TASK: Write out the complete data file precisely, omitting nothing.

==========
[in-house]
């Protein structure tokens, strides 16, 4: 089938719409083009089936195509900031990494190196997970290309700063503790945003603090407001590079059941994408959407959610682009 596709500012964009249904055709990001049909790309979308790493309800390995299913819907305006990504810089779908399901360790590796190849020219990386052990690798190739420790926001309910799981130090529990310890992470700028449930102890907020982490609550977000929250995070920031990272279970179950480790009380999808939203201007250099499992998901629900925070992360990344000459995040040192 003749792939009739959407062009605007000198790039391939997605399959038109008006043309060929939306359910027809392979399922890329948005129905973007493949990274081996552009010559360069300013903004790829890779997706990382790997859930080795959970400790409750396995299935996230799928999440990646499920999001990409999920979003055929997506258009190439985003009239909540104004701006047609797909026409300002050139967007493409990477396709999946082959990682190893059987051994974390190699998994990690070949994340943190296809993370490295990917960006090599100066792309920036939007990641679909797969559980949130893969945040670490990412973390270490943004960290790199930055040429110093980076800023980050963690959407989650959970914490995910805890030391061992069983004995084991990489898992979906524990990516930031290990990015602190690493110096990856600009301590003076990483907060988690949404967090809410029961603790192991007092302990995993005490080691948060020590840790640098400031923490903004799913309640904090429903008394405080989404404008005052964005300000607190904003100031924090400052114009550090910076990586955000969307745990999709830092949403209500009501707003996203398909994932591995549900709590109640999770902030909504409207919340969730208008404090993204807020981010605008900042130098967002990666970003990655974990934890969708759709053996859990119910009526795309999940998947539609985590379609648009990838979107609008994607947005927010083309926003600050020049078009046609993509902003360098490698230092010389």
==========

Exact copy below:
[in-house]
């Protein structure tokens, strides 16, 4: 089938719409083009089936195509900031990494190196997970290309700063503790945003603090407001590079059941994408959407959610682009 596709500012964009249904055709990001049909790309979308790493309800390995299913819907305006990504810089779908399901360790590796190849020219990386052990690798190739420790926001309910799981130090529990310890992470700028449930102890907020982490609550977000929250995070920031990272279970179950480790009380999808939203201007250099499992998901629900925070992360990344000459995040040192 003749792939009739959407062009605007000198790039391939997605399959038109008006043309060929939306359910027809392979399922890329948005129905973007493949990274081996552009010559360069300013903004790829890779997706990382790997859930080795959970400790409750396995299935996230799928999440990646499920999001990409999920979003055929997506258009190439985003009239909540104004701006047609797909026409300002050139967007493409990477396709999946082959990682190893059987051994974390190699998994990690070949994340943190296809993370490295990917960006090599100066792309920036939007990641679909797969559980949130893969945040670490990412973390270490943004960290790199930055040429110093980076800023980050963690959407989650959970914490995910805890030391061992069983004995084991990489898992979906524990990516930031290990990015602190690493110096990856600009301590003076990483907060988690949404967090809410029961603790192991007092302990995993005490080691948060020590840790640098400031923490903004799913309640904090429903008394405080989404404008005052964005300000607190904003100031924090400052114009550090910076990586955000969307745990999709830092949403209500009501707003996203398909994932591995549900709590109640999770902030909504409207919340969730208008404090993204807020981010605008900042130098967002990666970003990655974990934890969708759709053996859990119910009526795309999940998947539609985590379609648009990838979107609008994607947005927010083309926003600050020049078009046609993509902003360098490698230092010389």